ABOUT EXPRESSIVE THERAPIES
Creativity is like freedom. Once you taste it, you cannot live without it. It is a transformative force, enhancing self-esteem & empowerment.
Expressive therapies involve moving into the interior landscape of the self, letting go of time & thoughts, while opening space for allowing what lives inside to express itself in a way that is informed by that which seeks to be expressed. This may involve expressive arts that are: visual (painting, collage work, sculpture, or watercolors for example); movement (body-sculpting, authentic movement, or dance for example); sound-making (music, breathwork, or drumming for example); theatre (enactments, performance art-making, or film-making for example); or that which is literary (journaling, poetry, or haiku for example).
This process is accompanied by the presence of a witness who seeks to both be in the process, fully present, while contributing in whatever way will serve the process that is unfolding. Talk or conversation is involved, but takes on a less primary role than in traditional talk therapy.
This work trusts that our bodies & these interior landscapes of symbols & forms hold resources that serve our healing & overall development as human beings. This way of working in therapy accesses the core of what lies in us that has suffered & also that which is creative & promotes healing. Engaging in expressive arts may produce change more quickly because of this. Another way of languaging this could be something like: the parts of the brain that are most affected & require the most change for healing to occur do not include much of what is involved in language. Additionally, the parts of the brain that are most involved in creativity, self-soothing, & feeling whole & connected to oneself, others, & the natural world, are also those that do not predominantly involve language. Diving into the expressive arts literally provides us with access to an enormous landscape of resources for healing & creativity. When accompanied by those we love such as with a partner, in family work, or in small groups, the ingredients for optimizing development & promoting healing is potent.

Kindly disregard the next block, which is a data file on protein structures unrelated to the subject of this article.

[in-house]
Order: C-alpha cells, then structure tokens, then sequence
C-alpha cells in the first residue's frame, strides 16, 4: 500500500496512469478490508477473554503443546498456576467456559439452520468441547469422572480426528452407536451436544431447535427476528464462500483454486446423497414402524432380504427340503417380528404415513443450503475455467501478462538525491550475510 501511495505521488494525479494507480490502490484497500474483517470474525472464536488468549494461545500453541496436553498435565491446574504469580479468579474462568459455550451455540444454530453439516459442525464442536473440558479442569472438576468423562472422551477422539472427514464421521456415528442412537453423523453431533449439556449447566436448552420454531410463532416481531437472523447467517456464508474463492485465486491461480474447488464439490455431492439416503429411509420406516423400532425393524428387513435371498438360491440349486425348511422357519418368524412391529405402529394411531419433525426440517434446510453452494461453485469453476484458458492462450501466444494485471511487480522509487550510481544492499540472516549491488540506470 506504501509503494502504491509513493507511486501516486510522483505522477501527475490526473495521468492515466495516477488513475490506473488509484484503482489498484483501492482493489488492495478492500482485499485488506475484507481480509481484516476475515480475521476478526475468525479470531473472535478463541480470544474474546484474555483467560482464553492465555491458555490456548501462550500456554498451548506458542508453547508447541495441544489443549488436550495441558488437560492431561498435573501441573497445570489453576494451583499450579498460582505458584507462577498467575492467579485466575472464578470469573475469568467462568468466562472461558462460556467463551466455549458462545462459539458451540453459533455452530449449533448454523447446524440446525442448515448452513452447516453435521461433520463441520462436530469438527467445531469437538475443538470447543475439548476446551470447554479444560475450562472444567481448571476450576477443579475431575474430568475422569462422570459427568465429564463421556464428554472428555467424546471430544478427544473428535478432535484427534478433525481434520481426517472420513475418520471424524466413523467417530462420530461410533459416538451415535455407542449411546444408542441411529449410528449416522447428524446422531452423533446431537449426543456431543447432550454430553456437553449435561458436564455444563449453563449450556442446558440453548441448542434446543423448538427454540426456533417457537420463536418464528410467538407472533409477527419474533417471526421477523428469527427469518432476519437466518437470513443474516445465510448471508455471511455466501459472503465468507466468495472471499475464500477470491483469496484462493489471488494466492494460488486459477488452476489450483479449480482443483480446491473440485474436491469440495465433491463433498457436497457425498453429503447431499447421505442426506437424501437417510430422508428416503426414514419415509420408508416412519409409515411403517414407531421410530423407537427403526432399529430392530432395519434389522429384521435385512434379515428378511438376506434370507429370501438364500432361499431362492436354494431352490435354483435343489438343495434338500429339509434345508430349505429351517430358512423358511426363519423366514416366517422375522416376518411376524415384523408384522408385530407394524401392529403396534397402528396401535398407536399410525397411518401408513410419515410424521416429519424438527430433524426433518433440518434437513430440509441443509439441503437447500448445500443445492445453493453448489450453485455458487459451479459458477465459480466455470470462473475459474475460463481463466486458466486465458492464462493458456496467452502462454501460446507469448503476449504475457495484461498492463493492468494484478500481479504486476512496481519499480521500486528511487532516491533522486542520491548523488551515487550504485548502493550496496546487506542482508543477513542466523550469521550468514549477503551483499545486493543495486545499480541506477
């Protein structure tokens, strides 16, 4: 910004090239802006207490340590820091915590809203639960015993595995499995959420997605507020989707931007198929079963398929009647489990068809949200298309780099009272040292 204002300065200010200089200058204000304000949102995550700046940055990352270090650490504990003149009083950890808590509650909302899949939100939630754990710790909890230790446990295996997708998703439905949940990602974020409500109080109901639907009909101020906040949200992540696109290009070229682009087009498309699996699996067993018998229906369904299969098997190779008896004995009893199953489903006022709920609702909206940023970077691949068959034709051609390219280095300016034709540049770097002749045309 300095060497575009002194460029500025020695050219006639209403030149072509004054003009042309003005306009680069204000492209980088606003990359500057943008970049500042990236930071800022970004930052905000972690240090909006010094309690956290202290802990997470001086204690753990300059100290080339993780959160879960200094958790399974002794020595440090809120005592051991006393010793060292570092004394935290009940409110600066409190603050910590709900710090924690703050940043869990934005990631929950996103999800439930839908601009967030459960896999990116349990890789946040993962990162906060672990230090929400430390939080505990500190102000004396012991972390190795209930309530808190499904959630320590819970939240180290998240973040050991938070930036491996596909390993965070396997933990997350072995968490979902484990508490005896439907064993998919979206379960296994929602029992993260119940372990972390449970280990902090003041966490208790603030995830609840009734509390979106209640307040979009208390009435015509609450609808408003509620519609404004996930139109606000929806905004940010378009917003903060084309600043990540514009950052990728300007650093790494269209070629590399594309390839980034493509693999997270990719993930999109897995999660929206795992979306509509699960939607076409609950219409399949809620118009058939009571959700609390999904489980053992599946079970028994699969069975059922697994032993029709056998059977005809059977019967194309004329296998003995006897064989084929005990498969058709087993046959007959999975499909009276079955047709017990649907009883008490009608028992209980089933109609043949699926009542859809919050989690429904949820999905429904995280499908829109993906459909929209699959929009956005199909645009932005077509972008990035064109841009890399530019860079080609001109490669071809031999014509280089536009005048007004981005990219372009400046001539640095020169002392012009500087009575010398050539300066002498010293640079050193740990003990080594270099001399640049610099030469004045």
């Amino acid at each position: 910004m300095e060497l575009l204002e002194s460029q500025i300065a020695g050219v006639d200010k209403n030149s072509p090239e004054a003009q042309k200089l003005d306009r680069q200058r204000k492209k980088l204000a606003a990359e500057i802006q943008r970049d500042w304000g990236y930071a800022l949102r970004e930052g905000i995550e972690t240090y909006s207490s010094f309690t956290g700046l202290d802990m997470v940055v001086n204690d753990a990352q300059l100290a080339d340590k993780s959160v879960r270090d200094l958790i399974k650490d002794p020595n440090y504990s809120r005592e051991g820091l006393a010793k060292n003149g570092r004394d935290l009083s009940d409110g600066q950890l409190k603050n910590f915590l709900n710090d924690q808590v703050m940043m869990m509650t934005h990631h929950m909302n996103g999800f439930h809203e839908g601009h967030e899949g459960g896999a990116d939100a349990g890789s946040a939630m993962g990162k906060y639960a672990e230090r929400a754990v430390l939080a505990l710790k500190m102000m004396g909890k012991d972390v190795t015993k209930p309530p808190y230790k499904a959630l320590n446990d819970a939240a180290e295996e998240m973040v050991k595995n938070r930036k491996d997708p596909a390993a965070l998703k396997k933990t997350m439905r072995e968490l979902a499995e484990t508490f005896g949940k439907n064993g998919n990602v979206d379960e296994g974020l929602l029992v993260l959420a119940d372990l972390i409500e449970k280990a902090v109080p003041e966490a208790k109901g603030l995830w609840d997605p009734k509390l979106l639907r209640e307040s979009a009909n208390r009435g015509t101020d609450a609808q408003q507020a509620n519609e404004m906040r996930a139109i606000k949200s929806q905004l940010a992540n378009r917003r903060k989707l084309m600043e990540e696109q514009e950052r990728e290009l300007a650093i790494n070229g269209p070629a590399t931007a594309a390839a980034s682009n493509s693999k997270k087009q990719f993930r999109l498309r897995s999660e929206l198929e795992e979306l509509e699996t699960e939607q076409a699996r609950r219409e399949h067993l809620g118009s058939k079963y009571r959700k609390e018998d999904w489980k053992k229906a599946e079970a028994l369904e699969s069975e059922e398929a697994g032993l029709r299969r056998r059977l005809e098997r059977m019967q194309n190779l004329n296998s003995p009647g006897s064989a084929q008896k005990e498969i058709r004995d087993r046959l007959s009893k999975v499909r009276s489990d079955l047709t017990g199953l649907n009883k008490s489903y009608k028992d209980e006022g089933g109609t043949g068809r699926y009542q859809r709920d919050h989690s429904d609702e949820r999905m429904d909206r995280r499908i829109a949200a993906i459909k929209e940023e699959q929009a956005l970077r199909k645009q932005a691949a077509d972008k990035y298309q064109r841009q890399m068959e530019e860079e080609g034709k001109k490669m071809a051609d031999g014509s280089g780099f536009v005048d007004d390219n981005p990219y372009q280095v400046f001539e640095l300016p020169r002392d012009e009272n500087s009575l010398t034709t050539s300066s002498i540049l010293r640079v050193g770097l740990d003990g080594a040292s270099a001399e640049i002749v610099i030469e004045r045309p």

In addition to these considerations engaging in expressive arts can be & usually is pleasurable. This practice often produces not only preferred change with any problems in living an individual, couple, or family may be suffering from, but also the way in which problems themselves are viewed. There is a lightening of the experiences involving what we call problems that can be transformative itself.